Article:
Now is the perfect time, says Carr

David Carr, whose newspaper has what is probably one of the most successful subscription models in the industry (although it still hasn’t quite made up for the decline in print advertising), argued that since the Guardian has drawn so much attention for the stories by Glenn Greenwald about the NSA, now would be the perfect time for the paper to start charging its readers:

“I would argue that at this time when the eyes of the world are focused upon them, when they’re breaking story after story… wouldn’t it be a good time to to step toward the consumer and say, you love these stories, how about showing us a little sugar, how about we start charging?”

This discussion triggered a debate on Twitter following the interview, one that included a number of media-industry players — including John Paton, the CEO of Digital First Media and a strong critic of paywalls — but was mostly conducted between Financial Times columnist John Gapper and Emily Bell, who used to be in charge of digital operations at the Guardian and is now the director of the Tow Center for Digital Journalism at Columbia University.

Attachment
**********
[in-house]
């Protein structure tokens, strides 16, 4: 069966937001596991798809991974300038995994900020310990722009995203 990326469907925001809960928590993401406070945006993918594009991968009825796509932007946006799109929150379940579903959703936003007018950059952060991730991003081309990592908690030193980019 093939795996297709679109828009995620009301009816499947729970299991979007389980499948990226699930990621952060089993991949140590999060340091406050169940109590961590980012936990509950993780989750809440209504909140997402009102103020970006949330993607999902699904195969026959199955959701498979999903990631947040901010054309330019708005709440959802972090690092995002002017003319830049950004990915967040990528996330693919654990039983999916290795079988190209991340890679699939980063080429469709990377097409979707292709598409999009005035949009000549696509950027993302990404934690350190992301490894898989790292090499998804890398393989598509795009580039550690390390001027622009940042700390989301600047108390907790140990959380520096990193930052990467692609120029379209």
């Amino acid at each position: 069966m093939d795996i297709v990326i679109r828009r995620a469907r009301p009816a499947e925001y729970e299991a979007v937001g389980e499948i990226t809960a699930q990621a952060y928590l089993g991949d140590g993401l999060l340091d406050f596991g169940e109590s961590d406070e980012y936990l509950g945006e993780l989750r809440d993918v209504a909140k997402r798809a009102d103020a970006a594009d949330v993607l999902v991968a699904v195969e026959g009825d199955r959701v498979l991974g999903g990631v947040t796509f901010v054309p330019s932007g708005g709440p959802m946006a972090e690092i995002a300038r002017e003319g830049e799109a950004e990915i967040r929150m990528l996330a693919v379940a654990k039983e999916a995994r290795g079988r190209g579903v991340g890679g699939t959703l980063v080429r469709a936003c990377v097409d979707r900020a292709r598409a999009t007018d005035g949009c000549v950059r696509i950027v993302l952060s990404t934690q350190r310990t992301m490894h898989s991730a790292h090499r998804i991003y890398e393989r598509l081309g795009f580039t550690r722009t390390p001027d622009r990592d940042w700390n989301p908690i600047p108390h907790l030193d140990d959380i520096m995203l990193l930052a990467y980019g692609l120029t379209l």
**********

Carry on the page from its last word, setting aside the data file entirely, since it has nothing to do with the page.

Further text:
Bell started off by saying paywalls were a “short-term strategy,” and Gapper responded that, given the massive losses that the Guardian has suffered over the past several years, the newspaper should probably be worrying about its short-term strategy, or it might not be around to do any more of those world-changing stories: